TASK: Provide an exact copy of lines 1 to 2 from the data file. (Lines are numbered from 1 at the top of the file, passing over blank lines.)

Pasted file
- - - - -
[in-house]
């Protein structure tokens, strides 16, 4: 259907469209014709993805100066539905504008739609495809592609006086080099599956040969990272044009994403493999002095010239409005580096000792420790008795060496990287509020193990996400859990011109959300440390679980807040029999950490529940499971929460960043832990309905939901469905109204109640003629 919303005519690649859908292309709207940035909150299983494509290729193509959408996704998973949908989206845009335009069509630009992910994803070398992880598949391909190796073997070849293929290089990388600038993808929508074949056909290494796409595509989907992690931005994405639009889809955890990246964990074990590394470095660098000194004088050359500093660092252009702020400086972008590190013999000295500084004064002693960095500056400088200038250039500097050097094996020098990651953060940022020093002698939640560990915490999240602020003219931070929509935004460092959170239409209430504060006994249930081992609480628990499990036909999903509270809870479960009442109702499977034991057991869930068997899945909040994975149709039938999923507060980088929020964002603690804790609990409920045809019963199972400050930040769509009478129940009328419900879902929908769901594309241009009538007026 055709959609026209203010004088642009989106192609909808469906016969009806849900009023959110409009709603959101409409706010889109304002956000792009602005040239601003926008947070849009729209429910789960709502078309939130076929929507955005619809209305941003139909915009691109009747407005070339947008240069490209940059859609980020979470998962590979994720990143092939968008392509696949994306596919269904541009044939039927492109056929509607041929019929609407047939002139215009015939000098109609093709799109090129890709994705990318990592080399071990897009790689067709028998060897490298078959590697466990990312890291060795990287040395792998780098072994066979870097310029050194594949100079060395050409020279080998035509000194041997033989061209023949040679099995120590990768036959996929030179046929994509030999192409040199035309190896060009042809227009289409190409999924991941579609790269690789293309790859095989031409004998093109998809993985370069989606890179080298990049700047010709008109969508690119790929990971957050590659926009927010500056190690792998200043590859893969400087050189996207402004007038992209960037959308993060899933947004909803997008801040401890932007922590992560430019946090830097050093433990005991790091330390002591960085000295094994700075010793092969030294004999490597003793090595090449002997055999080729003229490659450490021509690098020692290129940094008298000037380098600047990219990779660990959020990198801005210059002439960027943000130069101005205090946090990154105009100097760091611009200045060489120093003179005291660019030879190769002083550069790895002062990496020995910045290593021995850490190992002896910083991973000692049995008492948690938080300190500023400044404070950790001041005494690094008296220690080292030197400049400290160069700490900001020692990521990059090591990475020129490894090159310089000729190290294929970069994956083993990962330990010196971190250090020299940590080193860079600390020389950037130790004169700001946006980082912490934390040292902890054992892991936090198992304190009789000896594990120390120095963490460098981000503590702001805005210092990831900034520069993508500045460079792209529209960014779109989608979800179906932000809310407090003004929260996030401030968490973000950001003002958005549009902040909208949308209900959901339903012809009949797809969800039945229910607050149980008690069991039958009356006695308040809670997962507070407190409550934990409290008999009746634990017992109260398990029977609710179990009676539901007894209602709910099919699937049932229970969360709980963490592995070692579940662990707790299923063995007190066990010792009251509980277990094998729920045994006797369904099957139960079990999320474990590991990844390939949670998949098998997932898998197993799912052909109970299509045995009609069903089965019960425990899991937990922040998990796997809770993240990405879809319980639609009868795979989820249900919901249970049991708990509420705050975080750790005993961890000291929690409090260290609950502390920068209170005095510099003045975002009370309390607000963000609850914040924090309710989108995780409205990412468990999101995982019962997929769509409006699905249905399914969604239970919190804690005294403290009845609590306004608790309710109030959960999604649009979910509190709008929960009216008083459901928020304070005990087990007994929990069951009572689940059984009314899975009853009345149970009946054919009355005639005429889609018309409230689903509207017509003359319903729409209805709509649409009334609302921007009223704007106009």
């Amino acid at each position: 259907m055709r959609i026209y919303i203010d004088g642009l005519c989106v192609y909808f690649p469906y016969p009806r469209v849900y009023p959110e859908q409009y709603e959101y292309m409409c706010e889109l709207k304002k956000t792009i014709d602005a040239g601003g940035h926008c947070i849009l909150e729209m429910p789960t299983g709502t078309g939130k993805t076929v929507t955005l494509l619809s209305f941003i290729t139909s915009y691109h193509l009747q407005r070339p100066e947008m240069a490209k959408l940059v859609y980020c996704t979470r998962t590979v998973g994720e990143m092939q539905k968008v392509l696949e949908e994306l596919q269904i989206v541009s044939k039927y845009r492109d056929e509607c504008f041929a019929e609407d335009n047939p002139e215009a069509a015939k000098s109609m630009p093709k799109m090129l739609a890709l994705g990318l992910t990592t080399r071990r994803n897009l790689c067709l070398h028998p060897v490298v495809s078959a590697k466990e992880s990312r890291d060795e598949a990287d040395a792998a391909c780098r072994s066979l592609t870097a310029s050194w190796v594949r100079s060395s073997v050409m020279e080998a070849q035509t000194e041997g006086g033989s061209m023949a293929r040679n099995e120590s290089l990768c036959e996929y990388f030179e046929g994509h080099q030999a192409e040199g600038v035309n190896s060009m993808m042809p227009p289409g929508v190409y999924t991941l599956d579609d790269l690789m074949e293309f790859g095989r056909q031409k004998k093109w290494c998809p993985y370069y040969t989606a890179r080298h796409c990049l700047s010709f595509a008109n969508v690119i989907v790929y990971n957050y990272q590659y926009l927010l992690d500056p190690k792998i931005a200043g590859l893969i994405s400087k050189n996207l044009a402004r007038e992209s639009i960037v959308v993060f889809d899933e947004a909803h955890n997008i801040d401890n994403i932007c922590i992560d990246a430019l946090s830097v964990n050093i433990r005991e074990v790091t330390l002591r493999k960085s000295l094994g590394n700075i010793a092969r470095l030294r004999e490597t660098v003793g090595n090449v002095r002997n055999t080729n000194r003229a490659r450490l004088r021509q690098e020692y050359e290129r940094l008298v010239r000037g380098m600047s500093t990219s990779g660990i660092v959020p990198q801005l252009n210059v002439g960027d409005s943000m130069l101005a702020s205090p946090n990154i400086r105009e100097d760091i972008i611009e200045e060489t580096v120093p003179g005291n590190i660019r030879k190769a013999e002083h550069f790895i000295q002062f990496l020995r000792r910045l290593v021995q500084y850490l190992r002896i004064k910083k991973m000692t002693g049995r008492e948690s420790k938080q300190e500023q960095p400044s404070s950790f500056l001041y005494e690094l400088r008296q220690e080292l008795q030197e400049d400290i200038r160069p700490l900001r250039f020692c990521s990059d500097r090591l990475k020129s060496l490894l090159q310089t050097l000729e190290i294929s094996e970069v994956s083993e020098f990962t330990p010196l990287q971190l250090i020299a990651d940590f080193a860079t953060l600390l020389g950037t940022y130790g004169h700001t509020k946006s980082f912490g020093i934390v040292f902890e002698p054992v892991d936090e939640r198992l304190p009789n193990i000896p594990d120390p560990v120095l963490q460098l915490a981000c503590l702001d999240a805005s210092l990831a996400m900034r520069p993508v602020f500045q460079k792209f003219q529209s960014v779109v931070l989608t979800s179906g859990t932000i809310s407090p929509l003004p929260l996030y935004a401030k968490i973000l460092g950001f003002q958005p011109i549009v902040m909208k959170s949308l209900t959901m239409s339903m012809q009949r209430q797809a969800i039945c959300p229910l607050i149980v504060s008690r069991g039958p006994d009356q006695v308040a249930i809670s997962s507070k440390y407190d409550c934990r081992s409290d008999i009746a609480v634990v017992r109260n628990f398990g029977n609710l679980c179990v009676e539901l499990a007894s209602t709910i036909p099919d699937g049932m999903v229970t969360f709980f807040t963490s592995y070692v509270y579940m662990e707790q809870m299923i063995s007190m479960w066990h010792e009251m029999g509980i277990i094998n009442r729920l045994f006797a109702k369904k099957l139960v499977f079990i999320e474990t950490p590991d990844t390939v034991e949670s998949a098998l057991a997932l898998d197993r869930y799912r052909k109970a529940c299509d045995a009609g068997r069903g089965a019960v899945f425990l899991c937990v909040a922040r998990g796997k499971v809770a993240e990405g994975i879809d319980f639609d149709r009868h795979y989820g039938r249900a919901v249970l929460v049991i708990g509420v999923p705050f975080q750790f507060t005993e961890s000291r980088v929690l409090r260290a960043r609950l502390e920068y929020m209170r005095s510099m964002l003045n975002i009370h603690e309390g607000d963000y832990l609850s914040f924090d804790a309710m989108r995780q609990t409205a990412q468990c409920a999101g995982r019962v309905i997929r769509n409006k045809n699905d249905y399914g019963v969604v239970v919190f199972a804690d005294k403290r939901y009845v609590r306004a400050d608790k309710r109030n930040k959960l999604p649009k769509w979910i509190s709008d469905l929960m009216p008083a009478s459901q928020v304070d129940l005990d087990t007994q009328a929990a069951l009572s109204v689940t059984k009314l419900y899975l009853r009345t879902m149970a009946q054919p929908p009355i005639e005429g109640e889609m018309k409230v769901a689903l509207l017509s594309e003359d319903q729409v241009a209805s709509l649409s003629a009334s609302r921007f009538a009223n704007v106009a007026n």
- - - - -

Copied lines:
[in-house]
């Protein structure tokens, strides 16, 4: 259907469209014709993805100066539905504008739609495809592609006086080099599956040969990272044009994403493999002095010239409005580096000792420790008795060496990287509020193990996400859990011109959300440390679980807040029999950490529940499971929460960043832990309905939901469905109204109640003629 919303005519690649859908292309709207940035909150299983494509290729193509959408996704998973949908989206845009335009069509630009992910994803070398992880598949391909190796073997070849293929290089990388600038993808929508074949056909290494796409595509989907992690931005994405639009889809955890990246964990074990590394470095660098000194004088050359500093660092252009702020400086972008590190013999000295500084004064002693960095500056400088200038250039500097050097094996020098990651953060940022020093002698939640560990915490999240602020003219931070929509935004460092959170239409209430504060006994249930081992609480628990499990036909999903509270809870479960009442109702499977034991057991869930068997899945909040994975149709039938999923507060980088929020964002603690804790609990409920045809019963199972400050930040769509009478129940009328419900879902929908769901594309241009009538007026 055709959609026209203010004088642009989106192609909808469906016969009806849900009023959110409009709603959101409409706010889109304002956000792009602005040239601003926008947070849009729209429910789960709502078309939130076929929507955005619809209305941003139909915009691109009747407005070339947008240069490209940059859609980020979470998962590979994720990143092939968008392509696949994306596919269904541009044939039927492109056929509607041929019929609407047939002139215009015939000098109609093709799109090129890709994705990318990592080399071990897009790689067709028998060897490298078959590697466990990312890291060795990287040395792998780098072994066979870097310029050194594949100079060395050409020279080998035509000194041997033989061209023949040679099995120590990768036959996929030179046929994509030999192409040199035309190896060009042809227009289409190409999924991941579609790269690789293309790859095989031409004998093109998809993985370069989606890179080298990049700047010709008109969508690119790929990971957050590659926009927010500056190690792998200043590859893969400087050189996207402004007038992209960037959308993060899933947004909803997008801040401890932007922590992560430019946090830097050093433990005991790091330390002591960085000295094994700075010793092969030294004999490597003793090595090449002997055999080729003229490659450490021509690098020692290129940094008298000037380098600047990219990779660990959020990198801005210059002439960027943000130069101005205090946090990154105009100097760091611009200045060489120093003179005291660019030879190769002083550069790895002062990496020995910045290593021995850490190992002896910083991973000692049995008492948690938080300190500023400044404070950790001041005494690094008296220690080292030197400049400290160069700490900001020692990521990059090591990475020129490894090159310089000729190290294929970069994956083993990962330990010196971190250090020299940590080193860079600390020389950037130790004169700001946006980082912490934390040292902890054992892991936090198992304190009789000896594990120390120095963490460098981000503590702001805005210092990831900034520069993508500045460079792209529209960014779109989608979800179906932000809310407090003004929260996030401030968490973000950001003002958005549009902040909208949308209900959901339903012809009949797809969800039945229910607050149980008690069991039958009356006695308040809670997962507070407190409550934990409290008999009746634990017992109260398990029977609710179990009676539901007894209602709910099919699937049932229970969360709980963490592995070692579940662990707790299923063995007190066990010792009251509980277990094998729920045994006797369904099957139960079990999320474990590991990844390939949670998949098998997932898998197993799912052909109970299509045995009609069903089965019960425990899991937990922040998990796997809770993240990405879809319980639609009868795979989820249900919901249970049991708990509420705050975080750790005993961890000291929690409090260290609950502390920068209170005095510099003045975002009370309390607000963000609850914040924090309710989108995780409205990412468990999101995982019962997929769509409006699905249905399914969604239970919190804690005294403290009845609590306004608790309710109030959960999604649009979910509190709008929960009216008083459901928020304070005990087990007994929990069951009572689940059984009314899975009853009345149970009946054919009355005639005429889609018309409230689903509207017509003359319903729409209805709509649409009334609302921007009223704007106009």